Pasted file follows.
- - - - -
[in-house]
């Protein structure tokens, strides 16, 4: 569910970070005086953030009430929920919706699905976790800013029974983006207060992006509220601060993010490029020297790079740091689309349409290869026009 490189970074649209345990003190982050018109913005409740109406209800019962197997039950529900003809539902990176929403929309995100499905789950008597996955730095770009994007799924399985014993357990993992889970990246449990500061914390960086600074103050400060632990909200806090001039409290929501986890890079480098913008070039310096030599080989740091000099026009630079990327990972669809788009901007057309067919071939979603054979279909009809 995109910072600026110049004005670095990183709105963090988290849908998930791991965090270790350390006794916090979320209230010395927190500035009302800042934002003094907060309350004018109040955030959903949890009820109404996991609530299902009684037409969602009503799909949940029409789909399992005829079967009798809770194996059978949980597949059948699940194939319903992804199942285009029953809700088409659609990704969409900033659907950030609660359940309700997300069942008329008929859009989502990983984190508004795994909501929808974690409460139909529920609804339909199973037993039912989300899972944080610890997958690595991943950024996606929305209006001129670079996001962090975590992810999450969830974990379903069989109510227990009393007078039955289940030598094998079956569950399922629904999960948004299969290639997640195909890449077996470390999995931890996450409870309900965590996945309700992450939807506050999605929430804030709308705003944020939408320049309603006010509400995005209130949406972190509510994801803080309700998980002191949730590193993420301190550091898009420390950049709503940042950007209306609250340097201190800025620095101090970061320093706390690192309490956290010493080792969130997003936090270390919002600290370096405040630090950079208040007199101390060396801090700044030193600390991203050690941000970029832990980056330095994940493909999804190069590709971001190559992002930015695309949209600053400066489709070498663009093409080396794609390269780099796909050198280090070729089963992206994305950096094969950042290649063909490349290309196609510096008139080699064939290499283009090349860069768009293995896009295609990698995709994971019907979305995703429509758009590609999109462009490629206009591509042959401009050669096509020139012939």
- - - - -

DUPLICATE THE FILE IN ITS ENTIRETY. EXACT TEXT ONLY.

[in-house]
């Protein structure tokens, strides 16, 4: 569910970070005086953030009430929920919706699905976790800013029974983006207060992006509220601060993010490029020297790079740091689309349409290869026009 490189970074649209345990003190982050018109913005409740109406209800019962197997039950529900003809539902990176929403929309995100499905789950008597996955730095770009994007799924399985014993357990993992889970990246449990500061914390960086600074103050400060632990909200806090001039409290929501986890890079480098913008070039310096030599080989740091000099026009630079990327990972669809788009901007057309067919071939979603054979279909009809 995109910072600026110049004005670095990183709105963090988290849908998930791991965090270790350390006794916090979320209230010395927190500035009302800042934002003094907060309350004018109040955030959903949890009820109404996991609530299902009684037409969602009503799909949940029409789909399992005829079967009798809770194996059978949980597949059948699940194939319903992804199942285009029953809700088409659609990704969409900033659907950030609660359940309700997300069942008329008929859009989502990983984190508004795994909501929808974690409460139909529920609804339909199973037993039912989300899972944080610890997958690595991943950024996606929305209006001129670079996001962090975590992810999450969830974990379903069989109510227990009393007078039955289940030598094998079956569950399922629904999960948004299969290639997640195909890449077996470390999995931890996450409870309900965590996945309700992450939807506050999605929430804030709308705003944020939408320049309603006010509400995005209130949406972190509510994801803080309700998980002191949730590193993420301190550091898009420390950049709503940042950007209306609250340097201190800025620095101090970061320093706390690192309490956290010493080792969130997003936090270390919002600290370096405040630090950079208040007199101390060396801090700044030193600390991203050690941000970029832990980056330095994940493909999804190069590709971001190559992002930015695309949209600053400066489709070498663009093409080396794609390269780099796909050198280090070729089963992206994305950096094969950042290649063909490349290309196609510096008139080699064939290499283009090349860069768009293995896009295609990698995709994971019907979305995703429509758009590609999109462009490629206009591509042959401009050669096509020139012939």